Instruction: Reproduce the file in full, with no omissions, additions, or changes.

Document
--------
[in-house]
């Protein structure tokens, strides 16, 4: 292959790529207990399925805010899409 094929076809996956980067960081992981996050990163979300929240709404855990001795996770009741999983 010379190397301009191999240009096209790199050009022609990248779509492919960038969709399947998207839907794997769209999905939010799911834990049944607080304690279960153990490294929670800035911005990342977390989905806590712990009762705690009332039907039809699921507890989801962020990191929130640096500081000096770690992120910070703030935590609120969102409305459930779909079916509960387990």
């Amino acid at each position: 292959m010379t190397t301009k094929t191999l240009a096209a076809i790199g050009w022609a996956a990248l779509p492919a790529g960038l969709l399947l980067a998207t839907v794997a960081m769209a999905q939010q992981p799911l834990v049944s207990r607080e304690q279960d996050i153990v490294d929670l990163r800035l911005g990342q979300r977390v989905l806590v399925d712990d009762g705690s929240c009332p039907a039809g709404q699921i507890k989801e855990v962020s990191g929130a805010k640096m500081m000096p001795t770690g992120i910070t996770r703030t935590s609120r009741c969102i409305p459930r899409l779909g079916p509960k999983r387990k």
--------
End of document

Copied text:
[in-house]
């Protein structure tokens, strides 16, 4: 292959790529207990399925805010899409 094929076809996956980067960081992981996050990163979300929240709404855990001795996770009741999983 010379190397301009191999240009096209790199050009022609990248779509492919960038969709399947998207839907794997769209999905939010799911834990049944607080304690279960153990490294929670800035911005990342977390989905806590712990009762705690009332039907039809699921507890989801962020990191929130640096500081000096770690992120910070703030935590609120969102409305459930779909079916509960387990």
């Amino acid at each position: 292959m010379t190397t301009k094929t191999l240009a096209a076809i790199g050009w022609a996956a990248l779509p492919a790529g960038l969709l399947l980067a998207t839907v794997a960081m769209a999905q939010q992981p799911l834990v049944s207990r607080e304690q279960d996050i153990v490294d929670l990163r800035l911005g990342q979300r977390v989905l806590v399925d712990d009762g705690s929240c009332p039907a039809g709404q699921i507890k989801e855990v962020s990191g929130a805010k640096m500081m000096p001795t770690g992120i910070t996770r703030t935590s609120r009741c969102i409305p459930r899409l779909g079916p509960k999983r387990k």